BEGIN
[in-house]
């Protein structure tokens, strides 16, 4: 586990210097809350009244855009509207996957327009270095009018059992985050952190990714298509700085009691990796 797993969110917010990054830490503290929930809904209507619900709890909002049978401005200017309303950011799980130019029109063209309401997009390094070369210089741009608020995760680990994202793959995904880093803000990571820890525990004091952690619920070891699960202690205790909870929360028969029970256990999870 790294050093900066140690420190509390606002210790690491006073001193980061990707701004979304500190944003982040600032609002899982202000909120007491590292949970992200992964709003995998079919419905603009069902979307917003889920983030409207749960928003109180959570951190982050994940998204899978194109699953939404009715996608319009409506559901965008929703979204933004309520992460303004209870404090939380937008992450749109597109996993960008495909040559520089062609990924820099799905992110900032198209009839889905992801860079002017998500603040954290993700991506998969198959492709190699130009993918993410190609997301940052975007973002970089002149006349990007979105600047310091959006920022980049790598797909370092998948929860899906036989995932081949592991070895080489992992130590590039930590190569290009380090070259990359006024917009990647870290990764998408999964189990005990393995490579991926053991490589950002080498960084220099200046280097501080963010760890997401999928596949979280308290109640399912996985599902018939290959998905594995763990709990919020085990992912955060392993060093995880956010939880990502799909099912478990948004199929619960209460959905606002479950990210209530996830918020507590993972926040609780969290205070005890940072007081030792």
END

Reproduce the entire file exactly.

[in-house]
């Protein structure tokens, strides 16, 4: 586990210097809350009244855009509207996957327009270095009018059992985050952190990714298509700085009691990796 797993969110917010990054830490503290929930809904209507619900709890909002049978401005200017309303950011799980130019029109063209309401997009390094070369210089741009608020995760680990994202793959995904880093803000990571820890525990004091952690619920070891699960202690205790909870929360028969029970256990999870 790294050093900066140690420190509390606002210790690491006073001193980061990707701004979304500190944003982040600032609002899982202000909120007491590292949970992200992964709003995998079919419905603009069902979307917003889920983030409207749960928003109180959570951190982050994940998204899978194109699953939404009715996608319009409506559901965008929703979204933004309520992460303004209870404090939380937008992450749109597109996993960008495909040559520089062609990924820099799905992110900032198209009839889905992801860079002017998500603040954290993700991506998969198959492709190699130009993918993410190609997301940052975007973002970089002149006349990007979105600047310091959006920022980049790598797909370092998948929860899906036989995932081949592991070895080489992992130590590039930590190569290009380090070259990359006024917009990647870290990764998408999964189990005990393995490579991926053991490589950002080498960084220099200046280097501080963010760890997401999928596949979280308290109640399912996985599902018939290959998905594995763990709990919020085990992912955060392993060093995880956010939880990502799909099912478990948004199929619960209460959905606002479950990210209530996830918020507590993972926040609780969290205070005890940072007081030792």